CBS News reported on Friday that Iranian “scavengers” have “scrubbed” the site where a Ukrainian passenger jet came down outside Tehran before outside investigators could examine the evidence. “Virtually all debris” was removed before outsiders were allowed on the scene.
CBS crew just visited the #Ukrainian airlines crash site west of Tehran. Nine am local time. Virtually all pieces of the plane were removed yesterday – say locals. Scavengers now picking site clean. No security. Not cordoned off. No sign of any investigators. pic.twitter.com/hhNJyokhjq
— Elizabeth Palmer (@elizapalmer) January 10, 2020
While CBS primarily complained about “scavengers” randomly plucking debris from the site and highlighted the inexplicable lack of security, U.S. Ambassador to Germany Richard Grenell called the Iranian regime out for deliberately destroying evidence, linking to German-language reports about bulldozers on the scene:
— Richard Grenell (@RichardGrenell) January 9, 2020
CBS reports indicated large portions of the downed aircraft’s fuselage have been removed from the site, which would be difficult to explain as the work of random scavengers rushing to grab a few souvenirs.
Iranian Ambassador to the United Kingdom Hamid Baeidinejad on Friday denied bulldozers were clearing the crash site, even though they have been captured in photographs and video recordings.
(Deleted previous tweet to clarify terminology)
Images of heavy machinery in use at the #PS752 crash site: right (35.561029, 51.104018) and left (35.559296, 51.104630)
— Giancarlo Fiorella (@gianfiorella) January 9, 2020
Furthermore, Iranian media outlets have posted photos of objects removed from the crash site and neatly arranged for convenient display.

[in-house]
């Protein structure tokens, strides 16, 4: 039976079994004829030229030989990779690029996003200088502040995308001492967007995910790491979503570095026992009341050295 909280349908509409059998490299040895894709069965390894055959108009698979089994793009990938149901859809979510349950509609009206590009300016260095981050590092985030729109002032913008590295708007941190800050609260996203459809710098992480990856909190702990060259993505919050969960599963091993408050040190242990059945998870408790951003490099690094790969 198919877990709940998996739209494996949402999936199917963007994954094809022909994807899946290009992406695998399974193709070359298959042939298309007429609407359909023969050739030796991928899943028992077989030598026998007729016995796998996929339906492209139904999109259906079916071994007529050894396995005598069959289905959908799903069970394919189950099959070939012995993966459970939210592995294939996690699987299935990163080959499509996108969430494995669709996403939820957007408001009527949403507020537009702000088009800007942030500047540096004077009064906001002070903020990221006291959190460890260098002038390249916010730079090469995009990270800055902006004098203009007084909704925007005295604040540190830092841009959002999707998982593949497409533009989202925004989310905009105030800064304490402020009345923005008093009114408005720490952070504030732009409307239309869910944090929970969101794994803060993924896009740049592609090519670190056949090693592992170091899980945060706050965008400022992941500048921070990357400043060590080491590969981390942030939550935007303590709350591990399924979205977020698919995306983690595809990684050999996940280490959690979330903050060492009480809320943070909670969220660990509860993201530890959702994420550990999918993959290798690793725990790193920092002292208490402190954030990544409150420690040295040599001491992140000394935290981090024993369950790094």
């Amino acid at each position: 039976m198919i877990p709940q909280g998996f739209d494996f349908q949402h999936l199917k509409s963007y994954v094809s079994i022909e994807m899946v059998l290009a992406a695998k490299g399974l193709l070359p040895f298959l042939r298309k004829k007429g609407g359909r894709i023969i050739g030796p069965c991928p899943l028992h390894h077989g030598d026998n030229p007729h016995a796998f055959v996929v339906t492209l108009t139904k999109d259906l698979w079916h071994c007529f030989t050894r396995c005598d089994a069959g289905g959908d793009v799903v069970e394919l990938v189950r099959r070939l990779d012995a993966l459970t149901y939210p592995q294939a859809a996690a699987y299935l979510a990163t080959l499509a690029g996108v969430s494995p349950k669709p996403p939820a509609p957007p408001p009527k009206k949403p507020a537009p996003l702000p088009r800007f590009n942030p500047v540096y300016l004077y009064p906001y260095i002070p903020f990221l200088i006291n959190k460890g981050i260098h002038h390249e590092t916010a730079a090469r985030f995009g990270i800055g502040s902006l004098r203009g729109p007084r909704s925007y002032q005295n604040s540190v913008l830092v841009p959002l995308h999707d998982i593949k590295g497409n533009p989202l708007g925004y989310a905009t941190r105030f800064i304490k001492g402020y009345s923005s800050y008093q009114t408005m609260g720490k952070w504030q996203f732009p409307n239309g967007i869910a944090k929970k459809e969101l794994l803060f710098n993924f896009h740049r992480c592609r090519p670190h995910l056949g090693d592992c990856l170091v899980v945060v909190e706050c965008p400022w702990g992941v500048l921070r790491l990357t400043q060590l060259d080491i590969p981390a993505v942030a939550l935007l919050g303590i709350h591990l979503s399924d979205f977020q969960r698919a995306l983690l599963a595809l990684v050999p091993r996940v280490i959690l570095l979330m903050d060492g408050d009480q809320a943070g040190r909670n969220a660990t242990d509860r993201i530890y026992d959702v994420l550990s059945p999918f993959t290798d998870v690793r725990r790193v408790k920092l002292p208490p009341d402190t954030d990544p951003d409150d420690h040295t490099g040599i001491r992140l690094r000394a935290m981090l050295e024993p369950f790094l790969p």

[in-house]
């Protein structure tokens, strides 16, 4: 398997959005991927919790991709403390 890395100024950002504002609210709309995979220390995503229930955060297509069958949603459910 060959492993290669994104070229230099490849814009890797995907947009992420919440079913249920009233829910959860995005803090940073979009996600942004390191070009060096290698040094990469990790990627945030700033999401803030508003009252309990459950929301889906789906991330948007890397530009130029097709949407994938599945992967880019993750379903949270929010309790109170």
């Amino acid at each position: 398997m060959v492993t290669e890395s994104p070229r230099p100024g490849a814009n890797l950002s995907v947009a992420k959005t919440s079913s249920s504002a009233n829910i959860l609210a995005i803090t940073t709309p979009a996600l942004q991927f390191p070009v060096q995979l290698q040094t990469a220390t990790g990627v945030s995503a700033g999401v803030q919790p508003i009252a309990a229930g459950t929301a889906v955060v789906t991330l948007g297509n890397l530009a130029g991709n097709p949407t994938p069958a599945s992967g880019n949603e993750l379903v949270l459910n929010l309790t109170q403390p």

At a news conference on Friday, Iranian officials displayed what they claimed was one of the “black box” flight recorders recovered from the aircraft and said it could take “one or two months” to recover its data, while a full investigation of the incident could take “one or two years” to complete.
The regime originally said it would not share the black boxes with U.S. officials or the American manufacturer of the plane, Boeing, but later it appeared to back away from that position and indicated it might be willing to share the boxes, or at least the data it claims to extract from them, with foreign investigators.
“Generally speaking, Iran has the potential and know-how to decode the black box. Everybody knows that,” Iranian Civil Aviation Authority chief Ali Abedzadeh boasted to CNN on Thursday, perhaps sensitive to how Iran’s intransigence might give the contrary impression.
“The black box of this very Ukrainian Boeing 737 is damaged. Ukrainian Aviation experts arrived here in Tehran today. We had a session with them. From tomorrow they will start decoding the data,” Abedzadeh said. He did not elaborate on what “very Ukrainian” means or explain how Ukrainian technicians might have altered the flight recorder in a way that makes it difficult to read.
Intelligence agencies around the world announced on Thursday that the plane was very likely destroyed by an Iranian surface-to-air missile, specifically a Russian-built SA-15. U.S. officials implied satellite intelligence helped them reach this determination quickly. Some video footage leaked out of Iran appears to show an object rising rapidly from the ground and impacting the plane, causing it to burst into flames. The regime in Tehran continues to insist the plane crashed due to a mysterious mechanical failure.